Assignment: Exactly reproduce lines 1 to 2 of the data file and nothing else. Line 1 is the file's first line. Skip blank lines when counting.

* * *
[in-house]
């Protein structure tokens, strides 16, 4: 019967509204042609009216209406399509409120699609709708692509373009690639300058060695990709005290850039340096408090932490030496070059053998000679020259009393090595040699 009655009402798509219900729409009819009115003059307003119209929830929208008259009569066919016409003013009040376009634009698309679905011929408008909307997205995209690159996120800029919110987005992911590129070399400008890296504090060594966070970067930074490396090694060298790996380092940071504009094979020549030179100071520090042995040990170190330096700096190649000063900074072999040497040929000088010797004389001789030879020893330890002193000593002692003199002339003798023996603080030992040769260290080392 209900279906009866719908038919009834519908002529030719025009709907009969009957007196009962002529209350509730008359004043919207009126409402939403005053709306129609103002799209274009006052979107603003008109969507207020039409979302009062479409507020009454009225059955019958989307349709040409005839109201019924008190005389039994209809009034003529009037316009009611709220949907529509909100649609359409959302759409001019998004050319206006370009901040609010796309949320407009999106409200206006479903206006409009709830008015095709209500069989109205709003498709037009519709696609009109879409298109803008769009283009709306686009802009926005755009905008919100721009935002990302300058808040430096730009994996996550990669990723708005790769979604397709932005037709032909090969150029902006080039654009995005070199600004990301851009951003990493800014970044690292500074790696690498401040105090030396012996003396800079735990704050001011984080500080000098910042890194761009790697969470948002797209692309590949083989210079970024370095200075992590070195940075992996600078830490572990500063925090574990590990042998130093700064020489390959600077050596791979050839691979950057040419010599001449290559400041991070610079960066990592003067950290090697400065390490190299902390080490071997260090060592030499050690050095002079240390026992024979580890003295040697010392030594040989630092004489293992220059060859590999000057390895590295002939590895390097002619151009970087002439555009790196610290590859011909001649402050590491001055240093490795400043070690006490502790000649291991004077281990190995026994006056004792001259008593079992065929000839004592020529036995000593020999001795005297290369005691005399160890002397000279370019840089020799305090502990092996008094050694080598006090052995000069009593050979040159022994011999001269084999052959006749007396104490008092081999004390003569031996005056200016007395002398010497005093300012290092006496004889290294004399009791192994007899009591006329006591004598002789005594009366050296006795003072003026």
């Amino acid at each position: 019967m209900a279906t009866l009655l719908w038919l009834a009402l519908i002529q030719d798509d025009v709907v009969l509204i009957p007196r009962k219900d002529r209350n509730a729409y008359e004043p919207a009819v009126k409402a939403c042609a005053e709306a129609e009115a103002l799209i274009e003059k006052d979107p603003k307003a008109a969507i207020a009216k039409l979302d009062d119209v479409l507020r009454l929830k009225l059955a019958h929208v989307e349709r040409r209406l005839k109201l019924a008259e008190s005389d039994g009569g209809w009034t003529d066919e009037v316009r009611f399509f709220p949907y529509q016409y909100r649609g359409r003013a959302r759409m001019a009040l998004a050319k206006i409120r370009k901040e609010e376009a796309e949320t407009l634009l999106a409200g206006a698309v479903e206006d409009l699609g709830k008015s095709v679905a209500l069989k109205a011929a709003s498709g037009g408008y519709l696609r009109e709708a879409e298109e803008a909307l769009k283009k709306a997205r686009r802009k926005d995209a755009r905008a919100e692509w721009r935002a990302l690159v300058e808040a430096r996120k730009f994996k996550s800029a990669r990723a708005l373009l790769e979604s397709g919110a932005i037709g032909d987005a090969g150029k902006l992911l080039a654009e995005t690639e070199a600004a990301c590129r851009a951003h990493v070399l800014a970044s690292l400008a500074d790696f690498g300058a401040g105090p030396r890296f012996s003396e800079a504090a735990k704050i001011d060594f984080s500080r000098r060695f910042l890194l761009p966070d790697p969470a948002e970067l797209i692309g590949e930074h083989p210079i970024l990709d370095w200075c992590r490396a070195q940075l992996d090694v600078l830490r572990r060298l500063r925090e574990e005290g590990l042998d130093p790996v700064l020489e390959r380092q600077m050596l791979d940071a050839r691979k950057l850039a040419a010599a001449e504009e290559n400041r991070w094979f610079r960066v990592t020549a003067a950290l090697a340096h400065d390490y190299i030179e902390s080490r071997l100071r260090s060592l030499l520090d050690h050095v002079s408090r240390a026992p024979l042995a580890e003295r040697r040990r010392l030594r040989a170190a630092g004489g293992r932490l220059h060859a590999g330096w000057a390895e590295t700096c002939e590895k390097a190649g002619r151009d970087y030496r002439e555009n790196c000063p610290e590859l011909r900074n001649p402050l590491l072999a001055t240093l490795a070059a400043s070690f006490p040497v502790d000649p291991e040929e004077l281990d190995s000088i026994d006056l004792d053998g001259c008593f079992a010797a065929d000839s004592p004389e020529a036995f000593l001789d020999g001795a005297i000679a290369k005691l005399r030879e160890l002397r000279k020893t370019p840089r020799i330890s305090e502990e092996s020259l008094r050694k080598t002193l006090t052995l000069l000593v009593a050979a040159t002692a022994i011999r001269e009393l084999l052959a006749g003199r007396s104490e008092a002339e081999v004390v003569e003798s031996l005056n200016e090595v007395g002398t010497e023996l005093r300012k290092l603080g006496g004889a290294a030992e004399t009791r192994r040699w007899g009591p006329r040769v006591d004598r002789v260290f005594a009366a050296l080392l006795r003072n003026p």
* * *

[in-house]
């Protein structure tokens, strides 16, 4: 019967509204042609009216209406399509409120699609709708692509373009690639300058060695990709005290850039340096408090932490030496070059053998000679020259009393090595040699 009655009402798509219900729409009819009115003059307003119209929830929208008259009569066919016409003013009040376009634009698309679905011929408008909307997205995209690159996120800029919110987005992911590129070399400008890296504090060594966070970067930074490396090694060298790996380092940071504009094979020549030179100071520090042995040990170190330096700096190649000063900074072999040497040929000088010797004389001789030879020893330890002193000593002692003199002339003798023996603080030992040769260290080392 209900279906009866719908038919009834519908002529030719025009709907009969009957007196009962002529209350509730008359004043919207009126409402939403005053709306129609103002799209274009006052979107603003008109969507207020039409979302009062479409507020009454009225059955019958989307349709040409005839109201019924008190005389039994209809009034003529009037316009009611709220949907529509909100649609359409959302759409001019998004050319206006370009901040609010796309949320407009999106409200206006479903206006409009709830008015095709209500069989109205709003498709037009519709696609009109879409298109803008769009283009709306686009802009926005755009905008919100721009935002990302300058808040430096730009994996996550990669990723708005790769979604397709932005037709032909090969150029902006080039654009995005070199600004990301851009951003990493800014970044690292500074790696690498401040105090030396012996003396800079735990704050001011984080500080000098910042890194761009790697969470948002797209692309590949083989210079970024370095200075992590070195940075992996600078830490572990500063925090574990590990042998130093700064020489390959600077050596791979050839691979950057040419010599001449290559400041991070610079960066990592003067950290090697400065390490190299902390080490071997260090060592030499050690050095002079240390026992024979580890003295040697010392030594040989630092004489293992220059060859590999000057390895590295002939590895390097002619151009970087002439555009790196610290590859011909001649402050590491001055240093490795400043070690006490502790000649291991004077281990190995026994006056004792001259008593079992065929000839004592020529036995000593020999001795005297290369005691005399160890002397000279370019840089020799305090502990092996008094050694080598006090052995000069009593050979040159022994011999001269084999052959006749007396104490008092081999004390003569031996005056200016007395002398010497005093300012290092006496004889290294004399009791192994007899009591006329006591004598002789005594009366050296006795003072003026």